Wednesday, June 16, 2010

Cleveland Rewrites Miami, and "Americain," History

This week, if you've tuned in to The View, or The Joy Behar Show, or The Daily Show with Jon Stewart, or... hell, if you've been conscious, you've probably seen one of the ladies of TVLand's promising new original sitcom, Hot In Cleveland, out on the talk show circuit.

The show, TVLand's first original comedy, has an impressive pedigree: it was created by Suzanne Martin, who once worked on Frasier, and executive produced by Sean Hayes, whom we all love from one of my favorite comedies ever, Will & Grace. And its cast hails from long-running shows we all have loved: Valerie Bertinelli from One Day at a Time, Wendie Malick from Dream On and Just Shoot Me, and Jane Leeves, also from Frasier.

But there are other, less obvious sitcom antecedents for Hot In Cleveland, which today received a quite positive review from the hard-to-impress New York Times. Think about it: four women "of a certain age," living together -- Betty White among them. Yes, although the ladies of Cleveland may at first seem younger than Betty, Bea Arthur, Rue McClanahan and Estelle Getty were in 1985, this just could be this generation's Golden Girls.

Fans have been asking for decades different versions of the question: why are there no comedies like The Golden Girls anymore? Why no comedies about older women? Why no decent network programming on a Saturday night? Why can't they just remake The Golden Girls? Hell, why can't the networks seem to launch very many quality comedies at all anymore? (It's telling that it's taking a cable network to take a chance with these 4 gals in their 40s and beyond.)

I've seen parts of the pilot episode, and the four Cleveland gals are sassy like the Girls -- and Betty is in as fine shape as ever. Yes, of course, they seem much younger and hotter than the Girls ever were -- and that's kind of the generational point. When The Golden Girls launched in 1985, its oldest actress, Betty, was 63, and its youngest, Rue, was not yet 51. And the show featured a character, Sophia, who was in her 80s, even if the actress playing her, Estelle, was in real life much younger.

Demographically, Hot in Cleveland isn't much different. Wendie will turn 60 this December. Its youngest star, Jane, is 49. (Valerie just turned 50.) And it also features a character in her 80s, this time played by a real-life 88-year-old dynamo, Betty.

I think that if Hot in Cleveland is a hit, some day academics will compare it to The Golden Girls, and talk about the shows together show "disenfranchised" women in two different generations. Back then, the Girls were considered old, and banded together to save on expenses, and to guarantee healthcare as they aged. The Hot in Cleveland girls are, in the pilot, women who struggle to stay young in competitive L.A., but by any other city's standard -- namely, Cleveland's -- are still beautiful and desirable. And so, when the four ladies have an emergency stopover in that Ohio city, instead of continuing on their Paris getaway, they decided to stay where they feel desired. Isn't that the 21st Century take on the same theme?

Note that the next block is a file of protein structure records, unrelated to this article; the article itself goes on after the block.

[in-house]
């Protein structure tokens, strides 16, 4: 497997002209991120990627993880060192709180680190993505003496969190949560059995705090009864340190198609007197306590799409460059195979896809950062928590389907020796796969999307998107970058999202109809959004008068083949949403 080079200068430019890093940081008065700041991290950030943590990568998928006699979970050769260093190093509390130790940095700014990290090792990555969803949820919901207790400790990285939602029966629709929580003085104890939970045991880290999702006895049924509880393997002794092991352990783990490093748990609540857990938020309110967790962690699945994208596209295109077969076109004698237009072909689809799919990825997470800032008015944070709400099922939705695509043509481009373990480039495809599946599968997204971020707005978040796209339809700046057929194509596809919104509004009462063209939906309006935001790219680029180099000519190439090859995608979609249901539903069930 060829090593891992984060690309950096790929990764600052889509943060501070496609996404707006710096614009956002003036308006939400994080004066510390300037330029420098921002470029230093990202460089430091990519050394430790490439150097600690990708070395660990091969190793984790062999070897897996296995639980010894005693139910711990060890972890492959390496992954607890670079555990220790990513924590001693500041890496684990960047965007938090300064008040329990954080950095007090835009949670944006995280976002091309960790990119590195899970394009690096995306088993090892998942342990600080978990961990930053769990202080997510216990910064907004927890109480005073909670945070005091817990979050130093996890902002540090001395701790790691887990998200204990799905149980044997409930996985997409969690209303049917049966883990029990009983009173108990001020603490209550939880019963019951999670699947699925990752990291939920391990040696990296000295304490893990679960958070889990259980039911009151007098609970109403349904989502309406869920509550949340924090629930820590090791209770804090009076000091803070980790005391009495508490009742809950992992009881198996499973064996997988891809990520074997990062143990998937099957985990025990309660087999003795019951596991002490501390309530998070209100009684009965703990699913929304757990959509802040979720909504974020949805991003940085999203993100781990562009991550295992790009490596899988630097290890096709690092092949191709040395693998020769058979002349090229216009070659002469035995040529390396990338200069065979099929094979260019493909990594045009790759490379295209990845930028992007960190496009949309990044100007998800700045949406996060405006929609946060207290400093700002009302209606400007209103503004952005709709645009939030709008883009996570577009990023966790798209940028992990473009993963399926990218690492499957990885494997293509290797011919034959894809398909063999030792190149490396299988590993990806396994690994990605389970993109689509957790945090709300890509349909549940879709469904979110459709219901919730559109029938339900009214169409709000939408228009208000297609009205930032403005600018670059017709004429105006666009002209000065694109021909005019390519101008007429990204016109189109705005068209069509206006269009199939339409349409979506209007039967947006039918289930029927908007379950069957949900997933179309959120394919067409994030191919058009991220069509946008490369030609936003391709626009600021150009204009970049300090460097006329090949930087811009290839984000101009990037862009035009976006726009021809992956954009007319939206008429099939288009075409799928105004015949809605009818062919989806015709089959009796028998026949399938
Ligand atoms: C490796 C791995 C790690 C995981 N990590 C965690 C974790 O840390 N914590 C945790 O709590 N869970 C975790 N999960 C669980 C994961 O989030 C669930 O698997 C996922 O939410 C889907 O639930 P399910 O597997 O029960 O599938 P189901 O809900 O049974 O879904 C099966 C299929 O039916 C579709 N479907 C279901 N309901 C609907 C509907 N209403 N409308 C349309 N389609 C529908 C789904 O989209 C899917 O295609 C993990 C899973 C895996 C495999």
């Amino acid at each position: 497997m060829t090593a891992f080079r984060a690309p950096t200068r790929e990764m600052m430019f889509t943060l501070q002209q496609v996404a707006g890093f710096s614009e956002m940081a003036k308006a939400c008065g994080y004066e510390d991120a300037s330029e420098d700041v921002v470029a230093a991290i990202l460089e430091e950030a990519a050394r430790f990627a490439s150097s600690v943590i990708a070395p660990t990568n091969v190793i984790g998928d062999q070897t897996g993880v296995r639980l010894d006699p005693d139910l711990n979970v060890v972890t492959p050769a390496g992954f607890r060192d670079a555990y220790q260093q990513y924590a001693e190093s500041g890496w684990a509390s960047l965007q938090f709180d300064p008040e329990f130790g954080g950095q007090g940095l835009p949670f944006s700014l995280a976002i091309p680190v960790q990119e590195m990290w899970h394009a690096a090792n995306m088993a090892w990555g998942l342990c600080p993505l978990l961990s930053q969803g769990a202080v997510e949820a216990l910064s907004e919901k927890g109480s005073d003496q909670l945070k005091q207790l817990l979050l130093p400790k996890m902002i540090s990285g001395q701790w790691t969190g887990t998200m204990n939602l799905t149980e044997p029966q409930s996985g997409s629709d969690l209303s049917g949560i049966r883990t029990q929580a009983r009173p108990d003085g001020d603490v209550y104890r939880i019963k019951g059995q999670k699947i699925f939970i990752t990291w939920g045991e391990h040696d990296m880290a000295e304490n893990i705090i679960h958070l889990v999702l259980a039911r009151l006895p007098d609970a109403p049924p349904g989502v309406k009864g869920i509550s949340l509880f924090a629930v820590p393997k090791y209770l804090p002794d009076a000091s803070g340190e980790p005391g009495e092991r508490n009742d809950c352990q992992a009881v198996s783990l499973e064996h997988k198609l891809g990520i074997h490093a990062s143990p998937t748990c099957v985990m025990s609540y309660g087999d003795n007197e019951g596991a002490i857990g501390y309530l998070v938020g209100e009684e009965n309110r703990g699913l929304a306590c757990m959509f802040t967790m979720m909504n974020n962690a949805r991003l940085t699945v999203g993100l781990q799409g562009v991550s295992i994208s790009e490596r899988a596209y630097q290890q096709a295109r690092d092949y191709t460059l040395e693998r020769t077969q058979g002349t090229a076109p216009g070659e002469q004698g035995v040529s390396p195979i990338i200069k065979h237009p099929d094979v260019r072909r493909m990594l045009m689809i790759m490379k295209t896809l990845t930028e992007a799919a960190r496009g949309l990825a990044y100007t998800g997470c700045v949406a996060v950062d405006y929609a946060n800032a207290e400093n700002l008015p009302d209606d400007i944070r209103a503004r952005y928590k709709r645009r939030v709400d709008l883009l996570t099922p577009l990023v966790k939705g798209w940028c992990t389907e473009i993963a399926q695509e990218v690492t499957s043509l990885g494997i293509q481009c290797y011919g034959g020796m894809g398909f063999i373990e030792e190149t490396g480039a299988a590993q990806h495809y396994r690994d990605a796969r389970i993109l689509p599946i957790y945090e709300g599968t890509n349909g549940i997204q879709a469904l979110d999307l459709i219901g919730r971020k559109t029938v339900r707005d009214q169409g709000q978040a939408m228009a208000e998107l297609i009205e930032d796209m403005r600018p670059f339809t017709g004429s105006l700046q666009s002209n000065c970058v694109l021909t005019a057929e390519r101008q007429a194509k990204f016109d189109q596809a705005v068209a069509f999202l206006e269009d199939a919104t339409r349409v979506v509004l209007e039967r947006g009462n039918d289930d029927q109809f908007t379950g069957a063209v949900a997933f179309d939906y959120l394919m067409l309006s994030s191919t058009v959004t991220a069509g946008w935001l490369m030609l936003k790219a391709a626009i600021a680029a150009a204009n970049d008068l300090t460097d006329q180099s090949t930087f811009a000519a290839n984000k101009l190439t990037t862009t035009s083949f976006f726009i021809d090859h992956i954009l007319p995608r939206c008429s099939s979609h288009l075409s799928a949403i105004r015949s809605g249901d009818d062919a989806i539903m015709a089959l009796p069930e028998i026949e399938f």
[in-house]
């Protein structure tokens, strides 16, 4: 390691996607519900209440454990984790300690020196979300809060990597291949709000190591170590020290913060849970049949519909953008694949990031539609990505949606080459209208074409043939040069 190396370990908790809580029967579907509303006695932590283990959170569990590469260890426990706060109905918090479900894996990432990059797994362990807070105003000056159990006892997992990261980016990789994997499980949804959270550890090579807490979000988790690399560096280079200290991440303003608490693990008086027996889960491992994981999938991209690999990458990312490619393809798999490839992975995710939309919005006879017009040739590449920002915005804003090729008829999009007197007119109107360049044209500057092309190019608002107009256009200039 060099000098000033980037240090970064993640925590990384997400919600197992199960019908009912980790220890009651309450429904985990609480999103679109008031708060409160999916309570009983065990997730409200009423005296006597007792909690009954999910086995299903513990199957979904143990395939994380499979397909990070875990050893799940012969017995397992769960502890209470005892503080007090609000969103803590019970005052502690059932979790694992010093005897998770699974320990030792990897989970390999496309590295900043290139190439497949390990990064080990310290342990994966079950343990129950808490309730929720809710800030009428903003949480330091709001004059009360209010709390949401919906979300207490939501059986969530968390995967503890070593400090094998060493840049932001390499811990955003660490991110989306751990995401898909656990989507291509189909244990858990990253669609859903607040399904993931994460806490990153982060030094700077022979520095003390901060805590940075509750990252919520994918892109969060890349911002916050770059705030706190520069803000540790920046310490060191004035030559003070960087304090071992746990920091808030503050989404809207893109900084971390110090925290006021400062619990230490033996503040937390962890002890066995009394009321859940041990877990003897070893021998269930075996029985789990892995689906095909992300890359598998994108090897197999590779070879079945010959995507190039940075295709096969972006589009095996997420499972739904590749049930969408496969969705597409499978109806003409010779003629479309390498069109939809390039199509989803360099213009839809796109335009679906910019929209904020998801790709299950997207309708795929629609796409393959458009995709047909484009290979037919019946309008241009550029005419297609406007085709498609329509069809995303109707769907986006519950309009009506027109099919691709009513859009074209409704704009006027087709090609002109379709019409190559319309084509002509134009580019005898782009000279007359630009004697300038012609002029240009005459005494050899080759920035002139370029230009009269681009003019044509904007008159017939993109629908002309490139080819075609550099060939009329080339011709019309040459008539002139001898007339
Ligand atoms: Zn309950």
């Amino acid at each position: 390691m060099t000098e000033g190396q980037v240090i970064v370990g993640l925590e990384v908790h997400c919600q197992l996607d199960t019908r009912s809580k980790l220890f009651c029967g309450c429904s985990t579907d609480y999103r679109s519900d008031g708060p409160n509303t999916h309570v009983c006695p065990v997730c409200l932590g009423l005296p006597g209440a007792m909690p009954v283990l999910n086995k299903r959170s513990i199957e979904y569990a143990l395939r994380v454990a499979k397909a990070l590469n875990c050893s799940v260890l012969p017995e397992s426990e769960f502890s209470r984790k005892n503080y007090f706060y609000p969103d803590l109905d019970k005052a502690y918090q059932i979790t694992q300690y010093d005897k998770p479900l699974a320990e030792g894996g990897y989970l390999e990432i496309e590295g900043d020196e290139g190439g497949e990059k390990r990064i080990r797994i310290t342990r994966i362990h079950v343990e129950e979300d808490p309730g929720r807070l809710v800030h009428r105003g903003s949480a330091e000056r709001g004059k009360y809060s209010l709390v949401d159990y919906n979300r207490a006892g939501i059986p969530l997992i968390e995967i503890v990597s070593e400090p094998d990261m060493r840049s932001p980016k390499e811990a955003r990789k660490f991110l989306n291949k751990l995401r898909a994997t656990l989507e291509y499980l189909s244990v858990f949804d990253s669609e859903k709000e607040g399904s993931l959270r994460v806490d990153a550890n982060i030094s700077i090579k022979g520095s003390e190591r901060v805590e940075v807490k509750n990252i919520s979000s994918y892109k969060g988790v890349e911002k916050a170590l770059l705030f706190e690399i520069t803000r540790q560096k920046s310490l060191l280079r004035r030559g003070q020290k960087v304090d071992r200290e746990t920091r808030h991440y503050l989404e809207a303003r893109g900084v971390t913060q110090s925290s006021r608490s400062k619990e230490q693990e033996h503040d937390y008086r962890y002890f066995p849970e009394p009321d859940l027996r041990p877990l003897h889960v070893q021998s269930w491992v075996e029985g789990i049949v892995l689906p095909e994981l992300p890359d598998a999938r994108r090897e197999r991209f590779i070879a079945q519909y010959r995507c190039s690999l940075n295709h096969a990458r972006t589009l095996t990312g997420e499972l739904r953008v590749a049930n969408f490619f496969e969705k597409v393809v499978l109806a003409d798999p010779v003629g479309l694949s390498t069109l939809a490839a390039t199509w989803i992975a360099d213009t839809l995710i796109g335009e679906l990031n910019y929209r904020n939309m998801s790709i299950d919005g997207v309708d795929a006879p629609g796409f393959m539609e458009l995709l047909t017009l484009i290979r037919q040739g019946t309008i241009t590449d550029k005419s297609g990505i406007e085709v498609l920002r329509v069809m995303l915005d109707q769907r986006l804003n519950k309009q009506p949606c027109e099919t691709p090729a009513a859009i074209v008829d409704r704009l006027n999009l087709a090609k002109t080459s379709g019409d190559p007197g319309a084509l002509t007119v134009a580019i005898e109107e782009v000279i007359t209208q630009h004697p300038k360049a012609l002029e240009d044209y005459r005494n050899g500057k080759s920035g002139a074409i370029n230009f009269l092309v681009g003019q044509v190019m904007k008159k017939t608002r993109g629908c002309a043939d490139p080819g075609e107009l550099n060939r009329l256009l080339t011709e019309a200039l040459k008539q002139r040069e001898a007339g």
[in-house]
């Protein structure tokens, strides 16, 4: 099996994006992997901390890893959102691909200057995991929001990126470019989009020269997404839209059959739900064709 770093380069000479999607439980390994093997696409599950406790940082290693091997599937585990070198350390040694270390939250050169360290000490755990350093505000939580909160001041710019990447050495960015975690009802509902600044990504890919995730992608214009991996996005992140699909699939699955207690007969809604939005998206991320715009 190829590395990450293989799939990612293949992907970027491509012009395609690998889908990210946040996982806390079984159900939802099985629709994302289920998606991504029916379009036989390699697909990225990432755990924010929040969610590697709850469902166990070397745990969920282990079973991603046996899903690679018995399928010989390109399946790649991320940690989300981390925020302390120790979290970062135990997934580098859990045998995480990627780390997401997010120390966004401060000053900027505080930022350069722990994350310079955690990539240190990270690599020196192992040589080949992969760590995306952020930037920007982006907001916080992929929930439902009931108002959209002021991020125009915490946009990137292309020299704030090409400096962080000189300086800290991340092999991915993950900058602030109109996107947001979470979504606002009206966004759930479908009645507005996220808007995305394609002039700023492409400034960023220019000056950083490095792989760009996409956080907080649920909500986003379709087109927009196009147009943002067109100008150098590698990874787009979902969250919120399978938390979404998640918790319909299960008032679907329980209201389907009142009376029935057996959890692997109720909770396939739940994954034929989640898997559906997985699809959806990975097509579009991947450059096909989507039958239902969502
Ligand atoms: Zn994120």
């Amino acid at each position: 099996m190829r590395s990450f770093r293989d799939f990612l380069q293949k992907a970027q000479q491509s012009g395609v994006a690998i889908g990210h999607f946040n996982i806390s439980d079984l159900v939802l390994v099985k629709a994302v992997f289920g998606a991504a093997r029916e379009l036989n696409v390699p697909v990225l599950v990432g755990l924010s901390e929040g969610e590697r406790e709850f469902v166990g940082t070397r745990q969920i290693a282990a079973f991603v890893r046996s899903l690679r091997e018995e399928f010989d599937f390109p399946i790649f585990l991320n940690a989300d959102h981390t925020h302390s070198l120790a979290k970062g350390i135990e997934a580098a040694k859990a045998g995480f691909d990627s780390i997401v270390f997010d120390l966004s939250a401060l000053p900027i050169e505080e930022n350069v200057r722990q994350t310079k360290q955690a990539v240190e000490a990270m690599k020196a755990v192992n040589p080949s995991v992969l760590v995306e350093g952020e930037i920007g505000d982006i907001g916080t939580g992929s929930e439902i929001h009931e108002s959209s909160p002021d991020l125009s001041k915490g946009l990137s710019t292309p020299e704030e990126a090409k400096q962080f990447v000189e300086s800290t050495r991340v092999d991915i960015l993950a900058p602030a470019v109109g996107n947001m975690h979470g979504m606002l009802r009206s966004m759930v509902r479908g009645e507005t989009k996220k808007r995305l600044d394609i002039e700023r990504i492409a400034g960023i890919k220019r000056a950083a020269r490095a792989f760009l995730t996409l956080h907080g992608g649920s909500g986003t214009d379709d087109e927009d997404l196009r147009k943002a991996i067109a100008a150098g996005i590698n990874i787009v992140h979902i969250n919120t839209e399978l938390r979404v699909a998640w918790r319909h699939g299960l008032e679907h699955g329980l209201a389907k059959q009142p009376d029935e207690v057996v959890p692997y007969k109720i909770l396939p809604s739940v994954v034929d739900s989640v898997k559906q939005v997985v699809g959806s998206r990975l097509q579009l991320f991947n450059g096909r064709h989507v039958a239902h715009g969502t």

By the way, as long as I'm going on about antecedents, I think it's interesting to note that back in 1993, Valerie Bertinelli headlined another, now-forgotten sitcom, Cafe Americain -- in which her character Holly, also seemingly lost in life, heads for Paris. In that show, there was no airline stopover; Holly made it to Paris, worked in the titular expatriate cafe, and found a love interest in writer Marcel (Maurice Godin.)

So in my trivia-filled mind, I kind of consider Hot in Cleveland to be that show's sequel series, allowing Valerie to find love this time closer to home where we want her. (But Hot in Cleveland writers: I wouldn't mind a cameo from Sofia Milos as model Fabiana Borreli, or the fabulous Jodi Long as the deposed dictator's wife, Madame Ybarra. N'est-ce pas?)

Hot in Cleveland
debuts tonight, June 16
10 PM Eastern/Pacific
TV Land

Monday, June 14, 2010

My Morning with Chuck Barris: No Gongs!

Recently, I had the opportunity to sit down with Chuck Barris for an entire morning, as we conducted an interview about the TV game show impresario's life and career for the Archive of American Television.

In the interview, which will be available for viewing online sometime in the months ahead, the amiable Barris talked about his creation of three shows which changed the nature of the entire genre: The Dating Game, The Newlywed Game, and The Gong Show -- among others.